Monkey Business in Ao Nang

The first time we went to the Last Café I’d noticed the Buddhist temple in the bushes behind the café. I’d been waiting for clear skies to take some pictures of it and today was the day. I headed out the back of the café towards the temple perimeter when, from a distance of about 30 feet, I saw several monkeys hanging around the statues.

I took a few pictures, then one saw me and came running towards me, presumably hoping for a feed. I am nervous of monkeys and so backed away quickly as this beast came determinedly in my direction. Then – boom – the noise of a cannon and all the monkeys on the beach went scampering off. Who knew there had been so many in the trees around the café! There were about 50 of them, grey macaques, of all different sizes, swinging in the tree branches, running along the path, skittering across the sand.

After about 5 minutes, the fright wore off and they were all back again, bolder than ever. I walked down to the water’s edge and watched the monkeys stalking passing tourists, occasionally jumping on one, sometimes grabbing the hems of clothes, reaching out for little tid-bits that the odd person handed to them, making off into the bushes with stolen bags of chips. One woman encouraged a small monkey to jump on her shoulder for a treat while two young women ran for the ocean with a small monkey chasing after them for their ice-cream. It was amusing to watch the women standing in the water holding their ice-cream watching the monkey watching them. Every time they started to move the monkey followed them, eternally hopeful for a bite of cone. The little girl in the picture below didn’t notice the monkey holding a piece of corn at her feet at first;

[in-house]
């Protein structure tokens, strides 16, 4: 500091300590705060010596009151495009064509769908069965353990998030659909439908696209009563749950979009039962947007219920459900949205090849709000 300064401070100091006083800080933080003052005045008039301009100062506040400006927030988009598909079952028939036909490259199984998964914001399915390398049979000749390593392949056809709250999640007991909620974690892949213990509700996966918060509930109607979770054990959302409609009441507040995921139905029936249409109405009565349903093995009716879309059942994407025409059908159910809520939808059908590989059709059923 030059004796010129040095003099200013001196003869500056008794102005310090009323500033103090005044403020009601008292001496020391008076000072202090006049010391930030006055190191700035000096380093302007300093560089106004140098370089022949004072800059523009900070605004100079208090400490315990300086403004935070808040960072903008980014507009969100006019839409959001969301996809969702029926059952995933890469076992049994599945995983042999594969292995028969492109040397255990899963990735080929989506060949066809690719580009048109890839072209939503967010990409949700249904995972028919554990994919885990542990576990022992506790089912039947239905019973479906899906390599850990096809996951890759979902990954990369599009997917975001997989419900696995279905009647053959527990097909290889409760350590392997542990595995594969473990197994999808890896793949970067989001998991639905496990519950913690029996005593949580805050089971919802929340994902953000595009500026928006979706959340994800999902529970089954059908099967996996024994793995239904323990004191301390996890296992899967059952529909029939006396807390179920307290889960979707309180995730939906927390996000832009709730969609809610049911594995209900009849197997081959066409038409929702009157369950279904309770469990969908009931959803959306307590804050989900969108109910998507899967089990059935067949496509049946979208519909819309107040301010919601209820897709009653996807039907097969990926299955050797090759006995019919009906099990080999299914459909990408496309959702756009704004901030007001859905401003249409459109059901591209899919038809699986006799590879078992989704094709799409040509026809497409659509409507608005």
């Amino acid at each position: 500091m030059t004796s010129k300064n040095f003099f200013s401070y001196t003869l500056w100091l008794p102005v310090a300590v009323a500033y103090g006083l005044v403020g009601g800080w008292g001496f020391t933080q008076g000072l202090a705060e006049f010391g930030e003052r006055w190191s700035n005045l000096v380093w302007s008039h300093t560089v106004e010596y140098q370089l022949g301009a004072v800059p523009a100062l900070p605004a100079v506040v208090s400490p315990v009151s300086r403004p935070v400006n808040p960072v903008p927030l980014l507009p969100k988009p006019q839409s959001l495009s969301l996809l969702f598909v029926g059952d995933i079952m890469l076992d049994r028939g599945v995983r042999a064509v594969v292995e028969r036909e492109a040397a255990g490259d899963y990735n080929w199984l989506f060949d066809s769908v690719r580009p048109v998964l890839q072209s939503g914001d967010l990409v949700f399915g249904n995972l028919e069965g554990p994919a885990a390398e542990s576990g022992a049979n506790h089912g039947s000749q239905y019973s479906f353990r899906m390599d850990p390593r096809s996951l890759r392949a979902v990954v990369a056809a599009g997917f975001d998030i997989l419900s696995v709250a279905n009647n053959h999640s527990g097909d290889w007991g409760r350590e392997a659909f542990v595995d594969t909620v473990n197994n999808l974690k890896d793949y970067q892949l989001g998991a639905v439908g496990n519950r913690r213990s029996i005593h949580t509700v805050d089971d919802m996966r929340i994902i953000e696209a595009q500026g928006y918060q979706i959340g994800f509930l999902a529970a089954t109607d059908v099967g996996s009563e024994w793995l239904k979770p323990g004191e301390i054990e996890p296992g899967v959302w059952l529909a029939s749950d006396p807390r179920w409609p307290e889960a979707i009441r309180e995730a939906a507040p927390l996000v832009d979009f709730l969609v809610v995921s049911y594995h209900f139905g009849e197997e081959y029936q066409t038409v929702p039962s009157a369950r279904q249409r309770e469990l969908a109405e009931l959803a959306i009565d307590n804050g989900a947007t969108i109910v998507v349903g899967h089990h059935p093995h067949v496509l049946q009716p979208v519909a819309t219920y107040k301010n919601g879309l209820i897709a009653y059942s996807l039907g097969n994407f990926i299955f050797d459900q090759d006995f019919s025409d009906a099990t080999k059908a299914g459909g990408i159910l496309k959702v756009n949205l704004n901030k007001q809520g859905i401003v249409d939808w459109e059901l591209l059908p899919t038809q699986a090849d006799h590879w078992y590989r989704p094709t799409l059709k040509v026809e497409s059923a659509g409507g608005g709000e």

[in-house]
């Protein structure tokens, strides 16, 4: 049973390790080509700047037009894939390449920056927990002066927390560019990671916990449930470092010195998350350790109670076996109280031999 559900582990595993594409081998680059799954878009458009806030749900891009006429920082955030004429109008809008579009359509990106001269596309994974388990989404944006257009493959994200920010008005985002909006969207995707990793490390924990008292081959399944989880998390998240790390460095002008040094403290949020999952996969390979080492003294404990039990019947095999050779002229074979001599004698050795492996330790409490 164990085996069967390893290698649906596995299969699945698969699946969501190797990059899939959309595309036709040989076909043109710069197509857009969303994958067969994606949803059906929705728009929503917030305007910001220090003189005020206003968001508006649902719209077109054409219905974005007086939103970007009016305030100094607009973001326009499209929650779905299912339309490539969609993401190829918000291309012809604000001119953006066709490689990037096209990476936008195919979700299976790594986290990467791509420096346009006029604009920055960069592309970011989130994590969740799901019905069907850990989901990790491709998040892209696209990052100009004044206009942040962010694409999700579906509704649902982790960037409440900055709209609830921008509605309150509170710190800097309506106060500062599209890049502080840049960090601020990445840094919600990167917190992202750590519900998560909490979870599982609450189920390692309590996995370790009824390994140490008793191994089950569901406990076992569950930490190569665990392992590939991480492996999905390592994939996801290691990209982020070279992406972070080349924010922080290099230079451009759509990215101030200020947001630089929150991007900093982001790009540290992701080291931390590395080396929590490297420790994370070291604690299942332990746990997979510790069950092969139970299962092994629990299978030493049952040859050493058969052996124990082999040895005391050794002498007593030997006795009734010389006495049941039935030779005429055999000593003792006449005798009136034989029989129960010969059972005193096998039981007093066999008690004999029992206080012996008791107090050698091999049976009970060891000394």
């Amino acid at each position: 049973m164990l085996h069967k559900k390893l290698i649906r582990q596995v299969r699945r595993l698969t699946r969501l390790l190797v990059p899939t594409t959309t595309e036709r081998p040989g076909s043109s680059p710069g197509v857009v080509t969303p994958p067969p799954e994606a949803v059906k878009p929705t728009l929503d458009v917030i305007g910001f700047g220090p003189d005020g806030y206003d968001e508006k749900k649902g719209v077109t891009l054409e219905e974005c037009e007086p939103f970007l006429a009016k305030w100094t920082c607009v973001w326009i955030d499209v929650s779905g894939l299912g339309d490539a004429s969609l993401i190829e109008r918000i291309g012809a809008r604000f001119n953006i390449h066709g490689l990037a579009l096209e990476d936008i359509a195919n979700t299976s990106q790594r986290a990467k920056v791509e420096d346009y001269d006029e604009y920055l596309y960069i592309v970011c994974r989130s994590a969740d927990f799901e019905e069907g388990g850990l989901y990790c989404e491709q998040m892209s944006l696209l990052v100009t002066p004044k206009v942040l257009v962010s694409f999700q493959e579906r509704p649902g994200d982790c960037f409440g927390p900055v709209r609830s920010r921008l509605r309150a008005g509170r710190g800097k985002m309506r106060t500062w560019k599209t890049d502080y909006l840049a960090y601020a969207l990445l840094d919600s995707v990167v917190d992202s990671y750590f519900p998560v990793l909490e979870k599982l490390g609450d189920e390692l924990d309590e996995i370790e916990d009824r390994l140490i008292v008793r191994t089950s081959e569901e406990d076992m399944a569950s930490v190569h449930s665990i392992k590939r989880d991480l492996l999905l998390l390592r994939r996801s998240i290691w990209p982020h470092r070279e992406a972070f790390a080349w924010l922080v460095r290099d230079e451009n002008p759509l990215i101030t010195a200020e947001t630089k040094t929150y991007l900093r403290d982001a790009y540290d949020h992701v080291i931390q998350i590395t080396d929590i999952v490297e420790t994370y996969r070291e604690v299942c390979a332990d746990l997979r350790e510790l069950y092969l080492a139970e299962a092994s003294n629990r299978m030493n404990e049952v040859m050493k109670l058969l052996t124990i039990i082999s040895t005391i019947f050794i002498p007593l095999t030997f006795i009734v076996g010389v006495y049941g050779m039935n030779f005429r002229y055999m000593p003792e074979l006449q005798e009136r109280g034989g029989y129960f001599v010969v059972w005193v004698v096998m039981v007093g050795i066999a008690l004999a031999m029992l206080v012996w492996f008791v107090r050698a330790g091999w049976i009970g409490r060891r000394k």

then she spotted him, still grasping his corn on the cob;

“Mom, mom, give the monkey some food!” and out come the treats …

treats which the monkeys obviously found more enticing than the corn on the cob previously capturing their attention. Of course, as soon as one got something, all the other monkeys came racing over for theirs …

I guess a pack of monkeys must make this end of the beach their hangout, the trees and steep limestone cliffs giving them protection. The little monkeys really are incredibly cute but I would be very careful of them – they do bite and scratch! [And, no, I don’t think it’s a good idea to feed the monkeys – but whether I like it or not, these guys have obviously been fed by people for a long time so they’ve become accustomed to the idea that tourist=food.] And their antics give a whole new meaning to sex on the beach …

 

3 Replies to “Monkey Business in Ao Nang”

  1. Fascinating critters, I’ve come across them many times and not only these common macaques but the other types as well. It’s usually the touristy areas that problems are found from my experience. Usually I do not participate win feeding them too.

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